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SPORTS | 07-12-2022 16:10

Scaloni vs. Van Gaal: a generational battle for the ages

Argentina's clash with the Netherlands on Friday puts the youngest coach at the World Cup in Qatar against the oldest.

Argentina's Lionel Scaloni versus Netherlands' Louis Van Gaal. The youngest coach at the World Cup in Qatar (44 years old) against the oldest (71). The match between their respective national teams on Friday in the quarter-finals of football’s biggest tournament is also a generational duel.

"I was at Deportivo La Coruña when he was coaching Barcelona and he was already an eminence, it's a pride to face him, everyone knows what he has done for football," Scaloni said after Argentina’s 2-1 Round of 16 win over Australia, looking ahead to the prospect of facing the Netherlands.

Scaloni came to Europe to play for 'Depor' and remained with the Galician club until 2005. In those years he coincided with Van Gaal's two coaching stints in Spanish football at FC Barcelona (1997-2000 and 2002-2003).

That means that when Scaloni arrived in European football, at the tender age of 19, Van Gaal was already a prestigious 46-year-old coach who had taken Ajax to Champions League and Intercontinental Cup glory in 1995. In 2019, he ranked 18th in France Football magazine's ranking of the best coaches in history.

On paper, everything separates them as coaches. One is just starting his career on the bench and the other, battling cancer, is about to retire. One has experience only within the Argentina national team set-up, at Under-20 and senior level, and the other has coached his national team in three different stages over more than two decades, as well as taking in spells at major European clubs such as Ajax, FC Barcelona, Bayern Munich and Manchester United.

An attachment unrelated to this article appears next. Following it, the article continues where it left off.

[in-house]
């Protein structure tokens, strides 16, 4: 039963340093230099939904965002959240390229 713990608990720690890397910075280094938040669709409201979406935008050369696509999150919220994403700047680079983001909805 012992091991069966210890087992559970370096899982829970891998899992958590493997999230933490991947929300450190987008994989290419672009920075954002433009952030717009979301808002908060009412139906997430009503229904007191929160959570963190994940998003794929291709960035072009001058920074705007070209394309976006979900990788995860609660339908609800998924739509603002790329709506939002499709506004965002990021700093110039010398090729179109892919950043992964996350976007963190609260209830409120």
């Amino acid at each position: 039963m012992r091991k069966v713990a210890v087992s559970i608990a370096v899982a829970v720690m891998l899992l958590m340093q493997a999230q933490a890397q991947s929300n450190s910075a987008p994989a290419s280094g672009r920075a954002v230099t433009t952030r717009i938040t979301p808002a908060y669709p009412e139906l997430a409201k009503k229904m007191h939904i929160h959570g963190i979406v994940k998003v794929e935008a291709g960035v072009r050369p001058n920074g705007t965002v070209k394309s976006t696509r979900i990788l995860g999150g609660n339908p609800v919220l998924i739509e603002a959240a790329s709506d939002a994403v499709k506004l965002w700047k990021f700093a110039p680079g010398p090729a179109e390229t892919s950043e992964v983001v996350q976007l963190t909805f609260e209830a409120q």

Their personal profiles are also very different. While Scaloni uses a measured tone and has a low profile, Van Gaal has in the past been the source of some controversial outbursts or volcanic reactions.

"The problem with Van Gaal is not that he thinks he's God, but that he thinks he's God's father," former German footballer and Bayern Munich president Uli Hoeneß once said of him.

At World Cups, Van Gaal has already managed to put the Netherlands on the podium, eight years ago at Brazil 2014, and is now aiming to repeat or improve on that performance.

He has not, however, won an official title with the Oranje, something Scaloni can boast of with Argentina, having led the team to the Copa América title last year and this year lifted the Finalissima, the trophy that pits the reigning European and South American champions against each other.

He is surrounded too by a young coaching staff from his own generation. For example, he has former international teammate Pablo Aimar, 43, by his side on the bench.

"We are in the same way as when we took over when we were young, with a very young coaching staff. At the first call we said ‘yes,’ we had no doubts, we didn't stop to think about it because we believe it's spontaneous, it's our way of being, and we enjoy it in our own way," Scaloni explained of his youth and that of his team when he announced his 26-man squad for the World Cup.

Whatever happens on Friday, Scaloni looks to have a promising future in the dugout based on what he has shown in his early career.

Van Gaal had decided to retire after leaving Manchester United in 2016, coinciding with a very difficult personal moment with the death of his younger sister and one of his sons-in-law.

He decided, however, to return for a third spell in charge of the Netherlands and to take part in the World Cup in Qatar 2022, a tournament that was to mark his definitive retirement.

However, the veteran coach is now being touted as a possibility to coach Belgium following the resignation of Spain's Roberto Martínez.

"Belgium is a great country, with very friendly people and Knokke ]on the North Sea coast\ has a beautiful beach. But you have to convince my wife!" he joked.

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by Diego Reniares, AFP

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